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(86b) Adsorption Kinetics of N-Nitrosodimethylamine (NDMA) Onto Activated Carbons

Brewer, C., New Mexico State University
Amidei, D., New Mexico State University
Andersen, P. K., New Mexico State University
According to the U.S. Environmental Protection Agency, N-Nitrosodimethylamine (NDMA) is classified as a probable human carcinogen. A risk assessment indicated that a concentration of 0.7 ng/L (parts per trillion) of NDMA in drinking water represents a 1 x 10–6 increased cancer risk level. NDMA is highly mobile in soil and can be an unintended byproduct of the chlorination of wastewater. The treatment standards for NDMA typically range from 1 to a few ng/L, which creates analytical challenges for monitoring and development of remediation methods.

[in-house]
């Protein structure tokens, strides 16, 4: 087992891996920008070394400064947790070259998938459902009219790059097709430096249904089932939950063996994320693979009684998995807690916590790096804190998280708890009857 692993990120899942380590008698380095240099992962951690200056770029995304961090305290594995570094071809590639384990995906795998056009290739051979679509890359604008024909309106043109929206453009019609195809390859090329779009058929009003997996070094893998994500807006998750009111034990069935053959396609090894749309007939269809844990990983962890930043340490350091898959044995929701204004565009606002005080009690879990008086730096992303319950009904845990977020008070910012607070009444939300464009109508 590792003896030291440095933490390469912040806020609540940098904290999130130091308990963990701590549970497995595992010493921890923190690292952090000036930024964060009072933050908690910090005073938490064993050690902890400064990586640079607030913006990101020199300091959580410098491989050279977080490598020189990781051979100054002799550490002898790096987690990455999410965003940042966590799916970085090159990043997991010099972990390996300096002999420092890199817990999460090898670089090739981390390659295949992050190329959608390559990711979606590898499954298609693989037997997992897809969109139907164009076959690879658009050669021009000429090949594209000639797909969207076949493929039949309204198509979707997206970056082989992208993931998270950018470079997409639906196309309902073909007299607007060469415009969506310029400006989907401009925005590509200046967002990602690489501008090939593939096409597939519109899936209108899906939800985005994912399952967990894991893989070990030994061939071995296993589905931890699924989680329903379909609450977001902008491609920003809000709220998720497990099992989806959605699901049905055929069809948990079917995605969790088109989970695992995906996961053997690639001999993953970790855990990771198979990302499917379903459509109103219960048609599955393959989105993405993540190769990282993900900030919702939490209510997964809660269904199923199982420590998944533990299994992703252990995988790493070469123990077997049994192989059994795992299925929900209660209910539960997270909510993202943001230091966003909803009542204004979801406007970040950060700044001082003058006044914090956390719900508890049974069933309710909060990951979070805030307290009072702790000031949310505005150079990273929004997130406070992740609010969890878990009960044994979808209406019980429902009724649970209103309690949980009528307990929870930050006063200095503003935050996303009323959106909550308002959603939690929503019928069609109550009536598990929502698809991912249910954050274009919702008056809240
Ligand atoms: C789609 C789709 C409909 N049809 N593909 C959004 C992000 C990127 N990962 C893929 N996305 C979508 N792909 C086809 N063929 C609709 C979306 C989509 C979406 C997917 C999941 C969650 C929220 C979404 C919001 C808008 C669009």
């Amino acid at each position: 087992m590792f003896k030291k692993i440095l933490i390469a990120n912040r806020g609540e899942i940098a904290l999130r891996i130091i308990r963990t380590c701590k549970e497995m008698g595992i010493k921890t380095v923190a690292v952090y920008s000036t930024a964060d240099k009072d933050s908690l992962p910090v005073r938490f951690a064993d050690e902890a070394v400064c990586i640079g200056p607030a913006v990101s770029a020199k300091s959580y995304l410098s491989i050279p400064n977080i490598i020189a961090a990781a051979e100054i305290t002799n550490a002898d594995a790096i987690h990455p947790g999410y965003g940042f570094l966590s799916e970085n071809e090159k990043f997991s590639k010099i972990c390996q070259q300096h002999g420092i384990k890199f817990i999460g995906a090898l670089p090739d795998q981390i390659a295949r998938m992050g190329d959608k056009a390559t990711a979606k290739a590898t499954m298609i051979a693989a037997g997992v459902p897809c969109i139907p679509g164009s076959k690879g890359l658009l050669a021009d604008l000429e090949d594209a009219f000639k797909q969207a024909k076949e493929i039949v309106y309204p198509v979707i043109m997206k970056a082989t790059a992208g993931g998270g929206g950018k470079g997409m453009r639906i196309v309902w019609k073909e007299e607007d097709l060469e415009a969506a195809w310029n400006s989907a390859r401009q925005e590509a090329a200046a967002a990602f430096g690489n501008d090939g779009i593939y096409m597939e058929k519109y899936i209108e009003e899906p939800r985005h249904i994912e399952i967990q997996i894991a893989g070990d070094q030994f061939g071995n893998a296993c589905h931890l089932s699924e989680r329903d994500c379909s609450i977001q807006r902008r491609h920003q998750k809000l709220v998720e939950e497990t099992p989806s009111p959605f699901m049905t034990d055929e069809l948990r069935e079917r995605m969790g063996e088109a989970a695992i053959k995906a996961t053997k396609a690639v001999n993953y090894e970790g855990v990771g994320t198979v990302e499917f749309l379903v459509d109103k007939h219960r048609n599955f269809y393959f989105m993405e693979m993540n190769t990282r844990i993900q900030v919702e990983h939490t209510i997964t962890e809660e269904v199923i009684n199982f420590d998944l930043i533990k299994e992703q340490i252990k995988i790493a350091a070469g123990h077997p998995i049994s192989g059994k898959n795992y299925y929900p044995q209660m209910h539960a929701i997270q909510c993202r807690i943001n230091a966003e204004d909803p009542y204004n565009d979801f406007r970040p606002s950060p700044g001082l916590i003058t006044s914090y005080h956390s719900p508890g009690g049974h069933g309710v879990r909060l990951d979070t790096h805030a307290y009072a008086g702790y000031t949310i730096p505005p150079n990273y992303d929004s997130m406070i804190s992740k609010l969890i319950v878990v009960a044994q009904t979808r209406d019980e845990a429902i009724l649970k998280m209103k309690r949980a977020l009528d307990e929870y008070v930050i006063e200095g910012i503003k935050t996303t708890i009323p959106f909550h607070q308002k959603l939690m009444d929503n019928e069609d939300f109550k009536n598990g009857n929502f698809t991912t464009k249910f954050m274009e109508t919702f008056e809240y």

The purpose of this research was to test the ability of biochars made from local biomass wastes to adsorb NDMA from water at treatment-relevant concentrations. The adsorption kinetics of biochars produced from pecan shells and local forestry residues were tested and compared with a commercially available coconut shell-derived activated carbon. Further testing of the commercially available carbon was conducted in a lab-scale column for adsorption of NDMA to be used as a basis for future work.

Calgon coconut shell carbon (CSC) provided the fastest and highest capacity for NDMA adsorption; synthesized pine bark char adsorbed more NDMA by the end of the kinetics study than the commercial pecan shell char; and synthesized pecan shell char was the worst performing char. Intraparticle diffusion was negligible for CSC but controlled a noticeable segment of adsorption for the other carbons. Column breakthrough trends did not follow expected patterns: breakthrough occurred much more rapidly than models indicated, and faster flowrates resulted in slower breakthrough and more apparent adsorption.


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